One of the most important parts in server side development is to keep servers in a stable condition and not allow overloading operations happen as they can crash the servers.
In this article I will explain what “Health Checks” and “Overload Protection” is, also I will show solutions for some problems and some guidelines on how to do that.
Imagine you have 3 Node servers balanced with “Nginx” server, the load of your servers is divided equally, so if you have 600 users, then every server has 200 clients. But dividing equally does not mean that you are protected from overloads, because for every user your work can be different, for example, for user_1 you need to read 3 files but for user_2 you need to read 9 (3 times more) files. This is the real problem which is necessary to investigate and resolve. In this case, if your work is different and you will balance requests to the same server which is overloaded, then probably your server will crash.
For problems like this, I will explain “Health Checks” and “Overload Protection”.
The Load Balancer sends requests every n(i.e. 5 or 10) seconds to the server, to understand whether the server is able to handle more request or not, if yes, the server marks it as UP and continues to receive more requests from the balancer, otherwise the server marks it as DOWN and the balancer will not send any requests to this server until the balancer sends a health check request again and marks it as UP.
This process is called Health Check.
The request can be a simple Http(i.e. GET), Socket, or TCP request.
When the server receives a request, you can do some checks to understand if the server is able to handle more requests or not, and after that the server needs to respond to that request, in this case if you send status 200, it means everything is fine and the server can handle more requests, otherwise you can send status 503 SERVICE UNAVAILABLE which means the server is not able to handle more requests.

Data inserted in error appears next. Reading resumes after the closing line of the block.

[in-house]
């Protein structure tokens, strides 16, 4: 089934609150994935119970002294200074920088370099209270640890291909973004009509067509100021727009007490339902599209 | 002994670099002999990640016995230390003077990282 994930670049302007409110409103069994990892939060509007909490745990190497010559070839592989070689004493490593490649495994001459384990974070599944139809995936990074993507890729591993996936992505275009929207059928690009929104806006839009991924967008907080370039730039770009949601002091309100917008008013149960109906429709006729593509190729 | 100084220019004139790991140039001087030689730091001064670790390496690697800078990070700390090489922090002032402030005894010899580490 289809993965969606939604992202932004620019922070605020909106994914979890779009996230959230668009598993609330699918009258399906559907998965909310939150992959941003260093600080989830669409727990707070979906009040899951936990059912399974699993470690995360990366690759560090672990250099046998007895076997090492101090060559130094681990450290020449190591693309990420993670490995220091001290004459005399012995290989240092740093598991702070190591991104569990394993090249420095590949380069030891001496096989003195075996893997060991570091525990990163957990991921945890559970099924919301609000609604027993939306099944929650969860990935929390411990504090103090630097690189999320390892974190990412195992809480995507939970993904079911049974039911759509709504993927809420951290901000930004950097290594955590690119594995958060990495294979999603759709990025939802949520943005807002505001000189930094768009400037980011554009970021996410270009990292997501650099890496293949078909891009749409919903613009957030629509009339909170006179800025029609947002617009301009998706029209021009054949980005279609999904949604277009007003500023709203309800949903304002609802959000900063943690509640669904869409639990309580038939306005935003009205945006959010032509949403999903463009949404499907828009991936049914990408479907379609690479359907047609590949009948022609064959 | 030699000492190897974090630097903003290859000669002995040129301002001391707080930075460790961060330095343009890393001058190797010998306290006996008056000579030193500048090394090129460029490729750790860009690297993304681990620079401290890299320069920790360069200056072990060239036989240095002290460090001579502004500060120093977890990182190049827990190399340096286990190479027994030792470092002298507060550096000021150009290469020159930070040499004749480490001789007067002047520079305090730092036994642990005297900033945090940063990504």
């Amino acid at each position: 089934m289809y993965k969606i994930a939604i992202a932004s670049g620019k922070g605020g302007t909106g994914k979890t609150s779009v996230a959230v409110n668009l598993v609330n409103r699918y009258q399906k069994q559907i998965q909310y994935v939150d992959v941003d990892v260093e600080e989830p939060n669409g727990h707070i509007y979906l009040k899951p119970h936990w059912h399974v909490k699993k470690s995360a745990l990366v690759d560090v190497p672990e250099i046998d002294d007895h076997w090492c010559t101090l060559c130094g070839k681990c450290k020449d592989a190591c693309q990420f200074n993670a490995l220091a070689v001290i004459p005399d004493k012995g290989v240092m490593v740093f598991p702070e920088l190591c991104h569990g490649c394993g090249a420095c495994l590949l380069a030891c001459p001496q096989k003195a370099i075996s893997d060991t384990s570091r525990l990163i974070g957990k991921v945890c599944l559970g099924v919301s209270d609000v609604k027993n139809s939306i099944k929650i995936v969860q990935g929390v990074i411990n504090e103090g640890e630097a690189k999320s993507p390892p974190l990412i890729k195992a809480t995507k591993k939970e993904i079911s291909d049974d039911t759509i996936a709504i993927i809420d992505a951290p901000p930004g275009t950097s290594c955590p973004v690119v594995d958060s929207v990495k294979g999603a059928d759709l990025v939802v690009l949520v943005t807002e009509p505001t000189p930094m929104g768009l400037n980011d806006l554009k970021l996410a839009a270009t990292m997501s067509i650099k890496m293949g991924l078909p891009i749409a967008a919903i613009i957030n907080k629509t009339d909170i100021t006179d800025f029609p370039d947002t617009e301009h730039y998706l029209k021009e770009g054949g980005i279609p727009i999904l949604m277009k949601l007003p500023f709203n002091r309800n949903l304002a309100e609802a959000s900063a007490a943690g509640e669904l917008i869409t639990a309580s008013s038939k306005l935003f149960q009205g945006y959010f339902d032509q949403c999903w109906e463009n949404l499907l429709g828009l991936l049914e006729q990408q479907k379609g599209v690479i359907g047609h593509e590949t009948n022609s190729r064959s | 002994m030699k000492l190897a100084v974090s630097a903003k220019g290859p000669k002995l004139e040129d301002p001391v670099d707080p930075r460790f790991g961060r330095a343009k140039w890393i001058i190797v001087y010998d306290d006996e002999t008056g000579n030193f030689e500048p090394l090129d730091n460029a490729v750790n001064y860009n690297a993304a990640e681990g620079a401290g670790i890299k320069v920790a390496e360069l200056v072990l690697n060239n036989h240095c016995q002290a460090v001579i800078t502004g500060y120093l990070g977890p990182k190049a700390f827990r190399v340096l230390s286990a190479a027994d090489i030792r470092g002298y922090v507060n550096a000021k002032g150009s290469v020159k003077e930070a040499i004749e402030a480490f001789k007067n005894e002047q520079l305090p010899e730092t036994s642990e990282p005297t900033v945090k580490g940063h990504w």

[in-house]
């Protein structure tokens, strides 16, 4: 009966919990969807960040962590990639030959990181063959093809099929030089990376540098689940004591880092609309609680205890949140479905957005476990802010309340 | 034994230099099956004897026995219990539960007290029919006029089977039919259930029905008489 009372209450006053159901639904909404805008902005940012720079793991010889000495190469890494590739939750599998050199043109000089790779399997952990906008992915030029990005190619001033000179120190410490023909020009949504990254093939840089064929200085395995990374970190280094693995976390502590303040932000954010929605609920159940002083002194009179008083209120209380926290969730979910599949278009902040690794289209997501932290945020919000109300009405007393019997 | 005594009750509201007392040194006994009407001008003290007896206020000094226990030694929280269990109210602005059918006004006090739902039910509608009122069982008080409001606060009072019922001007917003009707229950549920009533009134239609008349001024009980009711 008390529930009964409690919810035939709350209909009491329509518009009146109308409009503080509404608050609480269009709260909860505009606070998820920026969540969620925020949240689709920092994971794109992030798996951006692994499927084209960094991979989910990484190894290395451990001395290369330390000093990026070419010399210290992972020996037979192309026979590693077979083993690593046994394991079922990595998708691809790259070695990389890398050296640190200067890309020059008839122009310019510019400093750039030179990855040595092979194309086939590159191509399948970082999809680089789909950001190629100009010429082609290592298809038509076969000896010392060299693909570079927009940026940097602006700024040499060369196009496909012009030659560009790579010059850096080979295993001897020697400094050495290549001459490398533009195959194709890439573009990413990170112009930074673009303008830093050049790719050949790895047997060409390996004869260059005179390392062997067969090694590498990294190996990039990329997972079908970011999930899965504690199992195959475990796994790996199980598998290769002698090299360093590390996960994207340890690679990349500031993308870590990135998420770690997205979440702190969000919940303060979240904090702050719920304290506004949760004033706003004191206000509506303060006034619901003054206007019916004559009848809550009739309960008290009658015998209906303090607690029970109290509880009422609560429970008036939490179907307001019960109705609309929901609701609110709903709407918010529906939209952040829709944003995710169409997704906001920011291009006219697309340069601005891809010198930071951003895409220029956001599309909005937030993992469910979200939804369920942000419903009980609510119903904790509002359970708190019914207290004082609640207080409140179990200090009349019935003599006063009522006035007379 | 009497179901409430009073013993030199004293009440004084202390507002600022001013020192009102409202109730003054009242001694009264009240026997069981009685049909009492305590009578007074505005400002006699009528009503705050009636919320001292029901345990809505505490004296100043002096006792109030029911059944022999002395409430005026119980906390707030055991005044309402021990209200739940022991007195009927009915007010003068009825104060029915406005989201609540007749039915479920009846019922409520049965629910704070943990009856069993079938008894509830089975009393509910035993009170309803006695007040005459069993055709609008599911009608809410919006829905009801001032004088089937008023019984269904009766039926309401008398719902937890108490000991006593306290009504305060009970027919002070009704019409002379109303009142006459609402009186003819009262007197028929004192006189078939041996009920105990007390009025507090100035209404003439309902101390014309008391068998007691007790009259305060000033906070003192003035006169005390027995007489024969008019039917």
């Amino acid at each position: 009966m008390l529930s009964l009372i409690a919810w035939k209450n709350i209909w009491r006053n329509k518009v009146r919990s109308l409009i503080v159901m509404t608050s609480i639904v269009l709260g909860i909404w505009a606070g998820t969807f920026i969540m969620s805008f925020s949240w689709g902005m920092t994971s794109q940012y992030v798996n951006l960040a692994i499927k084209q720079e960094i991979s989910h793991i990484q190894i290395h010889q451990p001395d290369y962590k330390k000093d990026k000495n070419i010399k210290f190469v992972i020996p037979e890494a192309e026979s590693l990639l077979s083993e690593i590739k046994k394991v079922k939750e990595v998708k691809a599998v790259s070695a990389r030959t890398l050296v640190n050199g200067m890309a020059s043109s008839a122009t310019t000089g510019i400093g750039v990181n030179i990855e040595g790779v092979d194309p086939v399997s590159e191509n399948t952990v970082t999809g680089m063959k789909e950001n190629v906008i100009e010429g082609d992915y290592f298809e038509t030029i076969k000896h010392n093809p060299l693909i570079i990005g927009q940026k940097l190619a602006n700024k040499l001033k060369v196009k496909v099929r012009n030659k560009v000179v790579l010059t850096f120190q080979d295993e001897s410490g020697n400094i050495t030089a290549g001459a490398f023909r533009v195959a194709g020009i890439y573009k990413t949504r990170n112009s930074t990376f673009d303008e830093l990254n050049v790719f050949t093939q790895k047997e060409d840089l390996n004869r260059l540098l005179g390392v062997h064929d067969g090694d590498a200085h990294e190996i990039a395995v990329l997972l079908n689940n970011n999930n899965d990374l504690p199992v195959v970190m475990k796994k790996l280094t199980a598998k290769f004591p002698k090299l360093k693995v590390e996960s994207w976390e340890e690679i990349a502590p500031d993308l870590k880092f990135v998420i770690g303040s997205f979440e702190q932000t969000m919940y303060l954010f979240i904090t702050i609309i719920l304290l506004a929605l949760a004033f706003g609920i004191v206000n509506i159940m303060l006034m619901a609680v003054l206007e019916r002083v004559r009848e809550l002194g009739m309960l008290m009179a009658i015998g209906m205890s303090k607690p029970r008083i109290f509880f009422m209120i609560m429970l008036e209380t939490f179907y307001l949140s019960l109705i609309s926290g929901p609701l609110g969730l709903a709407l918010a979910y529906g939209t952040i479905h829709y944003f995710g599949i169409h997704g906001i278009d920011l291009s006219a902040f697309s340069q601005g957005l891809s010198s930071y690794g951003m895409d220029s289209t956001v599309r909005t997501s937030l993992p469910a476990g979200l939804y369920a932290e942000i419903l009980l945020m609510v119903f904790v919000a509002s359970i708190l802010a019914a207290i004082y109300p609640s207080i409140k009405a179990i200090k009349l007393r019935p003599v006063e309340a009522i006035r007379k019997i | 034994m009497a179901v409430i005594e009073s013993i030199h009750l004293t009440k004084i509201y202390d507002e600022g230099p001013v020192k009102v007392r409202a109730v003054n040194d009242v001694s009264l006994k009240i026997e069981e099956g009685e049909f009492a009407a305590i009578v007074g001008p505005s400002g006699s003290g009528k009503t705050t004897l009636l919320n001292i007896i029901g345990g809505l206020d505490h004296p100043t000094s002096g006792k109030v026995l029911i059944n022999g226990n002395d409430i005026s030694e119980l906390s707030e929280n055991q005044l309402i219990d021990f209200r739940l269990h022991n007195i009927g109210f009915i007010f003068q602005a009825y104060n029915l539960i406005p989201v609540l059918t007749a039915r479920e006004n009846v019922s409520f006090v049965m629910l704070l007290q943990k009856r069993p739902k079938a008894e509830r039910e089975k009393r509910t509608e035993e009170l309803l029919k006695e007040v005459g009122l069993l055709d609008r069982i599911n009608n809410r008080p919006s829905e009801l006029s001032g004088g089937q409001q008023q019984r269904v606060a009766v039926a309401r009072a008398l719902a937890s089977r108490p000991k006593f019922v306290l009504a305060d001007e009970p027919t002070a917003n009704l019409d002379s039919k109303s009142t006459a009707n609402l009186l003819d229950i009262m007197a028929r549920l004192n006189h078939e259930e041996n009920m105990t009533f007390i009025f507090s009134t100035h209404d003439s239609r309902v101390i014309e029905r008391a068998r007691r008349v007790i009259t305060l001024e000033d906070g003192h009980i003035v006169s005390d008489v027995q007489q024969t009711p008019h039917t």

Example of Health Checks
Unfortunately, Open Source Nginx native does not support health checks, for that you need to install a module which is called nginx_upstream_check_module (This module is not distributed with the Nginx source).
ngx_http_healthcheck_module — sends a request to servers and if they respond with HTTP 200 + an optional request body, they are marked good. Otherwise, they are marked bad.
But I do not want to make it difficult.
Therefore, we can use Nginx alternative Load Balancer — HAProxy.
See the installation part here(you only need the “Installing HAProxy” part).
I am not going to explain all HAProxy because it will take more time and our point is not understanding HAProxy, we just need to understand how we can make simple health checking process. I will explain only important parts.
Here is a simple server which has two routes, one route for health checking and the other one for us.
Run using command
PORT=8000 node server_1.js
In Browser, also in console you can see the
PID number, which shows process id where Node server is running, so you can understand which node received your request after the balance in HAProxy.
And here is the configuration for HAProxy.
haproxy.cfg file and run HAProxy service.